In accordance with the present invention, it is desirous to know the temperature of the rotor. This temperature is not easily measured directly, and therefore is usually inferred. A well-known model exists, as is set forth in equation (24), for inferring what the temperature of the rotating rotor is: ##EQU6## where:
ILR =locked rotor current, Max 12000 amperes
TLR =time to trip at ILR, Max=25 seconds
RC=motor time constant=60 seconds
ΔTLR =locked rotor temperature rise-200° C.
TS =stator temperature in °C.
TR =Rotor temperature (n and n=1 are subsequent values at Δt time interval)
I2 =IP2 +6IN2
If the last term in equation (24) is multiplied in both the Numerator and the denominator by a value beta (β) as is shown in equation (25), the equation remains unchanged. ##EQU7##
Beta is a conversion factor expressed in counts per second for converting time to counts. In the preferred embodiment of the invention, beta equals 360 counts per second. The counts delta (δ) is expressed in equation (26):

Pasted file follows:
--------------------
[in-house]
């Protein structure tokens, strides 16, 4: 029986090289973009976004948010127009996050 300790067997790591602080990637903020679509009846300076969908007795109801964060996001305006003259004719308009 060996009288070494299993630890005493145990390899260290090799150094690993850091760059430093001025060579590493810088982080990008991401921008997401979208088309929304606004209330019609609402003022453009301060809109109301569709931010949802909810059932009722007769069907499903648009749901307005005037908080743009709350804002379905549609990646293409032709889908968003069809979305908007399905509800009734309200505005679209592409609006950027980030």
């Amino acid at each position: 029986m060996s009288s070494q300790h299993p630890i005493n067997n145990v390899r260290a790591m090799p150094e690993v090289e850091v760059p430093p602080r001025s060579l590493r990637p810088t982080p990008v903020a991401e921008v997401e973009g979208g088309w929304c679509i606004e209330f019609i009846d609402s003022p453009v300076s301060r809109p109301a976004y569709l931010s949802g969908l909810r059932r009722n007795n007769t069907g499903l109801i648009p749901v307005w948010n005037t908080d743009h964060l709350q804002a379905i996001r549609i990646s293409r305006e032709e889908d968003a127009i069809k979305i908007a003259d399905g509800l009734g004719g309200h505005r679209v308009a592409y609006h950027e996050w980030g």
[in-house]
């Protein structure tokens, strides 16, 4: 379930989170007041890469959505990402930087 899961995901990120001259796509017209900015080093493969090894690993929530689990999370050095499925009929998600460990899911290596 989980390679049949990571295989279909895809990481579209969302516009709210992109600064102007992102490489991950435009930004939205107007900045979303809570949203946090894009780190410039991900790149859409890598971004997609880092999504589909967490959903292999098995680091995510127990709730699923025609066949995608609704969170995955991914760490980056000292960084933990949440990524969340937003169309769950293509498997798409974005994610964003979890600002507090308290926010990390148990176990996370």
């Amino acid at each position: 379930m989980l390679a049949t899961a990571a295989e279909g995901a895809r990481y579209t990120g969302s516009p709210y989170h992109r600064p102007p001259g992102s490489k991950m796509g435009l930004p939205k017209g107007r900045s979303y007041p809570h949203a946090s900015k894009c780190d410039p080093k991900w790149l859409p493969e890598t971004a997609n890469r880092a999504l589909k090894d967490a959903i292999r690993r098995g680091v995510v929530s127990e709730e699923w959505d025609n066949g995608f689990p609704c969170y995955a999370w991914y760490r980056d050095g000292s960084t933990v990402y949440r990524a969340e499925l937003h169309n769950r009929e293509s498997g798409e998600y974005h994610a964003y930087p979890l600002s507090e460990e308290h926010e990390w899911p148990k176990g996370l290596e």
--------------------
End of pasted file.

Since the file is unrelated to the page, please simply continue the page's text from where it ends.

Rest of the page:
The reason "counts" is chosen as a measure of time is because a program utilized by the microprocessor is actuated six times per line cycle, or roughly 360/sec. That routine thereby provides a reliable clock function which can be utilized to relieve the thermal model from dependency upon fixed time. One keeps track of the counts between calculations of temperature, and utilizes the number of counts which have taken place as a measure of time. This places the calculation of the equation which represents the thermal model on a variable time basis rather than a fixed time basis. The calculation of the thermal model can be further improved by ascertaining a value lambda (λ) which is a function of temperature but is expressed as current squared times time (i2 t). The convenience asssociated with this lies in the fact that the microprocessor is set up to calculate current squared from the negative and positive sequence values of three phase current in a manner described previously. Once this value has been determined, it is merely added to the accumulator into which the previous value of rotor heating and the present value of stator heating have been placed. Equation (27) shows the thermal model equation expressed in terms of I2 t rather than temperature: ##EQU8## Equation (28) repeats equation (27) except the constants of equation (27) have been replaced with commencement numerical values. ##EQU9##